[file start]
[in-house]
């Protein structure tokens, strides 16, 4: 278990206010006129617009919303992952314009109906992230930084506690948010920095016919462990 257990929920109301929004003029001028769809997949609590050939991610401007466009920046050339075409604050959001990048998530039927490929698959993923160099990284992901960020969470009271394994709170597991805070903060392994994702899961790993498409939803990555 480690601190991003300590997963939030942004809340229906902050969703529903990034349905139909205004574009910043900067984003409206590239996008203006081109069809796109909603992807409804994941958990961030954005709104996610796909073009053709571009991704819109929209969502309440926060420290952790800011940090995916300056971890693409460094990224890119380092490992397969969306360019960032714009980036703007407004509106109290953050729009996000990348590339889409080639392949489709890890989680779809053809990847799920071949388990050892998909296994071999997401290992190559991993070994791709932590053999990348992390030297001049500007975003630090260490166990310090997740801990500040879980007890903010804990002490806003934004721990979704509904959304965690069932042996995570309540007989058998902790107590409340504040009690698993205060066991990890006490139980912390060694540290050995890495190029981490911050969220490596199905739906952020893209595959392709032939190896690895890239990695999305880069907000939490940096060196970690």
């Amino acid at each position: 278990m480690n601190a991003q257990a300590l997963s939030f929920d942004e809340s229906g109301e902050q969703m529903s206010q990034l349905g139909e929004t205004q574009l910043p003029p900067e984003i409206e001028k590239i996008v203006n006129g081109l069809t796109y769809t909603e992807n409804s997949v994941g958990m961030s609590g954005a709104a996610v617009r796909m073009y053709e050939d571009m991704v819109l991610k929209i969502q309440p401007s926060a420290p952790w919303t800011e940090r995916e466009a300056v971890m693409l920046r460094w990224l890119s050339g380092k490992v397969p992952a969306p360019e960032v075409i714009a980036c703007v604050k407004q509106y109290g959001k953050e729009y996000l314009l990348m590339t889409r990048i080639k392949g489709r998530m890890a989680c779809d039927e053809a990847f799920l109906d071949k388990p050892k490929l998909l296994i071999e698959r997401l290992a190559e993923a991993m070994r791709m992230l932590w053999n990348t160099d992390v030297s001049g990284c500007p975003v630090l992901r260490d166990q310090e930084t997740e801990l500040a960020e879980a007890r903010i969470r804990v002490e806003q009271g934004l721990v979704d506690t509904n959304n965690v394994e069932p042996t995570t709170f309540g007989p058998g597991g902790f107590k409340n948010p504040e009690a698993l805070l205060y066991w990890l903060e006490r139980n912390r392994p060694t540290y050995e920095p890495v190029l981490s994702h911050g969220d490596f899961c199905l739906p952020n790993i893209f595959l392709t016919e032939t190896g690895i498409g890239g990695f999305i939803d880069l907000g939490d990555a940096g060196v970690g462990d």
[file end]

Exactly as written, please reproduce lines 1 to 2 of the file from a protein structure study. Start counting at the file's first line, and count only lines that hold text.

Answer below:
[in-house]
């Protein structure tokens, strides 16, 4: 278990206010006129617009919303992952314009109906992230930084506690948010920095016919462990 257990929920109301929004003029001028769809997949609590050939991610401007466009920046050339075409604050959001990048998530039927490929698959993923160099990284992901960020969470009271394994709170597991805070903060392994994702899961790993498409939803990555 480690601190991003300590997963939030942004809340229906902050969703529903990034349905139909205004574009910043900067984003409206590239996008203006081109069809796109909603992807409804994941958990961030954005709104996610796909073009053709571009991704819109929209969502309440926060420290952790800011940090995916300056971890693409460094990224890119380092490992397969969306360019960032714009980036703007407004509106109290953050729009996000990348590339889409080639392949489709890890989680779809053809990847799920071949388990050892998909296994071999997401290992190559991993070994791709932590053999990348992390030297001049500007975003630090260490166990310090997740801990500040879980007890903010804990002490806003934004721990979704509904959304965690069932042996995570309540007989058998902790107590409340504040009690698993205060066991990890006490139980912390060694540290050995890495190029981490911050969220490596199905739906952020893209595959392709032939190896690895890239990695999305880069907000939490940096060196970690």